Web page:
Ama Ata Aidoo & Sheila Ruiz at Africa Writes 2014


In Africa, women have long been defined as lovers, wives, mothers, daughters, and granddaughters. Many feminists have condemned this definition of women through fictional writings. Over the years, Adioo has used her work as a tool to give a different account of women by portraying them as powerful nation-builders. Women are makers and builders. A woman’s power and ability should not be underestimated. Women should not be compared to men; they should occupy the same space as men. Scientifically speaking, if men do not have more bones than women, they do not have more brains; if a human’s thinking capacity is not determined by gender, the fight for women’s rights should be continually encouraged. The awareness of the power and ability of the female gender is an equal force in political, economic, and national development.


Women like Ama Ata Aidoo have not only preached this message with fiction but have successfully proven it with their contributions to politics and nation-building. From 1982 to 1983, Aidoo served as the Secretary of Education under Jerry Rawling’s administration. It was her dream to make education completely free for everyone, a dream she could not achieve, not because she was a woman but because the country’s economy could not afford to make education completely free. In her bid to promote the work of women writers in Africa, she established the Mbaasem Foundation in the year 2000.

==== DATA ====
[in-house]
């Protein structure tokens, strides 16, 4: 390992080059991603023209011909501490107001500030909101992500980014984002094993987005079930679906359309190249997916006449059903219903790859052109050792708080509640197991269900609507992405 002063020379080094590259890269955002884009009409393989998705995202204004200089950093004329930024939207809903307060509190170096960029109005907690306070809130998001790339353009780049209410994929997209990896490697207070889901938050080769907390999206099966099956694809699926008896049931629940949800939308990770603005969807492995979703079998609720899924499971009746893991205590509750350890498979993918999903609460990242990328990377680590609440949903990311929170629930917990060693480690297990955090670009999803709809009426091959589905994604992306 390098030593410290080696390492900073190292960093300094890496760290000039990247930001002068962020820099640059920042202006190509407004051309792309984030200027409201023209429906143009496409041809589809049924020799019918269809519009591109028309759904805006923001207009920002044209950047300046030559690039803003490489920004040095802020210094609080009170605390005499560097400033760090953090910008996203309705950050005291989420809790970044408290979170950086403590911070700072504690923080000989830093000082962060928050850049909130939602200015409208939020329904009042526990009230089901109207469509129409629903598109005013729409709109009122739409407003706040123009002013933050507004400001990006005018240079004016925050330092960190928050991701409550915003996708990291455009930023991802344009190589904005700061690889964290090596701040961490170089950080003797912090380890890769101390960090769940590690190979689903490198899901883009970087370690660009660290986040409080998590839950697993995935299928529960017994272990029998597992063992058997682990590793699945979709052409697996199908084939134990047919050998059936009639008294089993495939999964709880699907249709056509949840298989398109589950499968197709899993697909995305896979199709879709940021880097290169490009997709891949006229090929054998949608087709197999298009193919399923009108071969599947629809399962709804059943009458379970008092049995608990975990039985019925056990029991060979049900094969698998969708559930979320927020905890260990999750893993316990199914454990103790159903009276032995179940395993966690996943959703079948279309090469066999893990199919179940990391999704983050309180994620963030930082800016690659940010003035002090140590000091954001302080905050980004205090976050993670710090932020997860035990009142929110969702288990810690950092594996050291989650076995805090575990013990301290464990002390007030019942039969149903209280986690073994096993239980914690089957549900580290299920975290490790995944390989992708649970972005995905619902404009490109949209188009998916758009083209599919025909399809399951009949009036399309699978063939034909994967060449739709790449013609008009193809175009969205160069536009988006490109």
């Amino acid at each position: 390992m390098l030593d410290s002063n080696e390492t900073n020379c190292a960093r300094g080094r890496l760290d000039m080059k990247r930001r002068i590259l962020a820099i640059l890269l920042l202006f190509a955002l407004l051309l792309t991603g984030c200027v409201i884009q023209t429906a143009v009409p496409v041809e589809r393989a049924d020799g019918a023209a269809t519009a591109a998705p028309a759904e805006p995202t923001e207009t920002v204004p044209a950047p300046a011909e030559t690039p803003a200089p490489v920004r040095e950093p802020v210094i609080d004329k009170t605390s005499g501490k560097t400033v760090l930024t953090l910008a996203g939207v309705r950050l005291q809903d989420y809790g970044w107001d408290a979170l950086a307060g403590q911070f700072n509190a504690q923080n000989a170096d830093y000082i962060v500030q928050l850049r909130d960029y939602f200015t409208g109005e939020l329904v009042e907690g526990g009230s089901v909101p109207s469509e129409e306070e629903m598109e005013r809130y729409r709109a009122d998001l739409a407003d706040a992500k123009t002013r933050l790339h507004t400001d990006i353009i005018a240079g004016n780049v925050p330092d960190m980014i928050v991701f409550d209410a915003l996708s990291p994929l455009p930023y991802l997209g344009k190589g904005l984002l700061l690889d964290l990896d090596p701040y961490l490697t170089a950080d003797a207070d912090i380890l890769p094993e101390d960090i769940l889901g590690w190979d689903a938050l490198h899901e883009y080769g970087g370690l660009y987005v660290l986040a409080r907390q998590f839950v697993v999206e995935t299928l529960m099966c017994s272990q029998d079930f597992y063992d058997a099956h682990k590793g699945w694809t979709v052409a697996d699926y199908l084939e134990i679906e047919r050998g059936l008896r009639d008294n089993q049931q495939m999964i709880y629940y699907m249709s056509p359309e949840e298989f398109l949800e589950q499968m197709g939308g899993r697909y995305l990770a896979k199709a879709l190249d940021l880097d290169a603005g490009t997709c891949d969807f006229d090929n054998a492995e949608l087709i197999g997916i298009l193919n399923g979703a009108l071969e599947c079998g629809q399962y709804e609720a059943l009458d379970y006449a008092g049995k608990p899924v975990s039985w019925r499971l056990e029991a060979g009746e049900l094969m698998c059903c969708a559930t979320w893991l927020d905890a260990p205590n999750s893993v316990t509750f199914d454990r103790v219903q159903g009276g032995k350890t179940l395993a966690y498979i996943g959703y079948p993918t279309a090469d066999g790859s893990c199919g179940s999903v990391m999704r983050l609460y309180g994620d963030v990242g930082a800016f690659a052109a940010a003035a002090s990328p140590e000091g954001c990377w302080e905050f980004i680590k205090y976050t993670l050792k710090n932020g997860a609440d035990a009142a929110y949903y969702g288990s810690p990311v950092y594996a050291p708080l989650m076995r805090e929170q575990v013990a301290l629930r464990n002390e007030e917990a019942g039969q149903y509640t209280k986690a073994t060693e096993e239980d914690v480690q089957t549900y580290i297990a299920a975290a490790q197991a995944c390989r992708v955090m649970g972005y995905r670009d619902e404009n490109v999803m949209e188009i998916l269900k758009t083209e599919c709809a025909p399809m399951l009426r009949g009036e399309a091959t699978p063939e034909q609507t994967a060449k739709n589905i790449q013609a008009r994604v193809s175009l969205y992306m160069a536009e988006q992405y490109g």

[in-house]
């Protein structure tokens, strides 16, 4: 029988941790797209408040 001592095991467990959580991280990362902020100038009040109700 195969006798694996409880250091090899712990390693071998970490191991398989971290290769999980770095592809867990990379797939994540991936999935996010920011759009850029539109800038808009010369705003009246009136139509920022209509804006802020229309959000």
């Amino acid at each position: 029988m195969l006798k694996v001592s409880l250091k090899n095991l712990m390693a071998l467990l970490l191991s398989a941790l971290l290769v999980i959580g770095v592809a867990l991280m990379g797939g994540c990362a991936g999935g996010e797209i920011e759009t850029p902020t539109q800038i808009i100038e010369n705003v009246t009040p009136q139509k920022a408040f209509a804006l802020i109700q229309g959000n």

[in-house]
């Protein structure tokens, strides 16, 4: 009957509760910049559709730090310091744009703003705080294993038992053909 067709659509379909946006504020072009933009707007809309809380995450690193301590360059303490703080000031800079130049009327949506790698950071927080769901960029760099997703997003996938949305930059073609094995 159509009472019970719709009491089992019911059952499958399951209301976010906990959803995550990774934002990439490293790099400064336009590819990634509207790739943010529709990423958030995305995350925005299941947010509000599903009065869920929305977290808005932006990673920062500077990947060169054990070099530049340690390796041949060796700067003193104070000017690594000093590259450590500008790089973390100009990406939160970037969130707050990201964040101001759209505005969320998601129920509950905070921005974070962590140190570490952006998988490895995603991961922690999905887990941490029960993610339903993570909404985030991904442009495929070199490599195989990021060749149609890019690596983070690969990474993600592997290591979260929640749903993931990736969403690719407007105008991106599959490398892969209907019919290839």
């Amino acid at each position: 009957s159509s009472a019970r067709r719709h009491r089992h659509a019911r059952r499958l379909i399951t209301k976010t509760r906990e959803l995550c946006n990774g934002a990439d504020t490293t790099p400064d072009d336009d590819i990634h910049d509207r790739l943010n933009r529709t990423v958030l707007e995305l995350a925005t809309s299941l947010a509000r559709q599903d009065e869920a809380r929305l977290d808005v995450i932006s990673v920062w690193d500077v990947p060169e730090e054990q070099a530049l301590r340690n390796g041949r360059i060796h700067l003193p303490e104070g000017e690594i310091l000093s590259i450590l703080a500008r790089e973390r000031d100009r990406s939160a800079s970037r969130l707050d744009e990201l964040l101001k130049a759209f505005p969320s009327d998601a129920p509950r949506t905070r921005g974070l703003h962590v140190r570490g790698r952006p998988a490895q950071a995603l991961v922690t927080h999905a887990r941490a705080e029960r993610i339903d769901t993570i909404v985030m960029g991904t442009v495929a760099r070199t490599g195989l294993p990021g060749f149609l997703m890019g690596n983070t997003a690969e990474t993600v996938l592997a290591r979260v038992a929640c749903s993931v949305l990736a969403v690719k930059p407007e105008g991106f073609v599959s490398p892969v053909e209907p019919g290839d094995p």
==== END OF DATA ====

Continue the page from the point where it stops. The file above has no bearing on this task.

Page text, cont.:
Ama Ata Aidoo’s work focused not only on women’s involvement in politics and nation-building but also on women’s suffrage and confusion with marriage and motherhood. Through her work, she addressed the question: “if a woman is educated and has successfully secured her space in politics and nation-building, how about her space as a married woman?” Aidoo’s work has successfully addressed this reality by discussing polygyny, the lack of distinct change in women’s circumstances, working women and family management.


On feminism and women’s activism, Aidoo has blazed a trail and created a path for the female gender to walk in. Legacies like hers should never be forgotten or swept under the carpet. Ama Ata Aidoo has laboured for the voice of women to be heard in society. The modern world has started to adjust and give room for women to rise and make their impacts and contributions. Nevertheless, advocacy for women should be continually encouraged. Women should not tune down their voices until there is equality in every sphere of influence.


Ama Ata Aidoo’s ideas on women’s activism must be sustained for future generations. Her work is a fuel of inspiration for African women writers not to relent in the fight for female advocacy and inclusiveness.


Sunday, July 2, 2023

4:00 PM Ghana // 5:00 PM Nigeria // 11:00 AM Austin CST